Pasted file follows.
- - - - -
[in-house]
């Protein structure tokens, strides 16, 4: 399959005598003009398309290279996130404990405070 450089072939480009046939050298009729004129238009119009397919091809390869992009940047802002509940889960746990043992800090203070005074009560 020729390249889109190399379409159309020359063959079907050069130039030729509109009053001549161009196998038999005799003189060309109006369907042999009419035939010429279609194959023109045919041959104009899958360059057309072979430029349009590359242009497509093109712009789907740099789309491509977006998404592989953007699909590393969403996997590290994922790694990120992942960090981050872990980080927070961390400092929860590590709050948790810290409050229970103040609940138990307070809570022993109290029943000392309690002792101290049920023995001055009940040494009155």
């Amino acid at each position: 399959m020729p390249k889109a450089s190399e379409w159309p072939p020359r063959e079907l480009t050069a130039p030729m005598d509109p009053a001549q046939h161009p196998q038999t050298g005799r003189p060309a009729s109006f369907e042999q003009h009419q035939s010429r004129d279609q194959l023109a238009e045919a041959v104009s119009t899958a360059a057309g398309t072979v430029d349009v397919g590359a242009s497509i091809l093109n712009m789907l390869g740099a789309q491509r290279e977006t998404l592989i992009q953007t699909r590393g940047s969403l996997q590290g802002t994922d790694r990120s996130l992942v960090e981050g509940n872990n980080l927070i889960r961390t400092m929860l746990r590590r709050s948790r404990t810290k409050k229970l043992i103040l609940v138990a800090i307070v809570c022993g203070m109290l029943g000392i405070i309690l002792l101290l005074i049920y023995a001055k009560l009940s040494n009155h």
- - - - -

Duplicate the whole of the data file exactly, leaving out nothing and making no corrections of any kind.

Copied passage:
[in-house]
């Protein structure tokens, strides 16, 4: 399959005598003009398309290279996130404990405070 450089072939480009046939050298009729004129238009119009397919091809390869992009940047802002509940889960746990043992800090203070005074009560 020729390249889109190399379409159309020359063959079907050069130039030729509109009053001549161009196998038999005799003189060309109006369907042999009419035939010429279609194959023109045919041959104009899958360059057309072979430029349009590359242009497509093109712009789907740099789309491509977006998404592989953007699909590393969403996997590290994922790694990120992942960090981050872990980080927070961390400092929860590590709050948790810290409050229970103040609940138990307070809570022993109290029943000392309690002792101290049920023995001055009940040494009155």
């Amino acid at each position: 399959m020729p390249k889109a450089s190399e379409w159309p072939p020359r063959e079907l480009t050069a130039p030729m005598d509109p009053a001549q046939h161009p196998q038999t050298g005799r003189p060309a009729s109006f369907e042999q003009h009419q035939s010429r004129d279609q194959l023109a238009e045919a041959v104009s119009t899958a360059a057309g398309t072979v430029d349009v397919g590359a242009s497509i091809l093109n712009m789907l390869g740099a789309q491509r290279e977006t998404l592989i992009q953007t699909r590393g940047s969403l996997q590290g802002t994922d790694r990120s996130l992942v960090e981050g509940n872990n980080l927070i889960r961390t400092m929860l746990r590590r709050s948790r404990t810290k409050k229970l043992i103040l609940v138990a800090i307070v809570c022993g203070m109290l029943g000392i405070i309690l002792l101290l005074i049920y023995a001055k009560l009940s040494n009155h």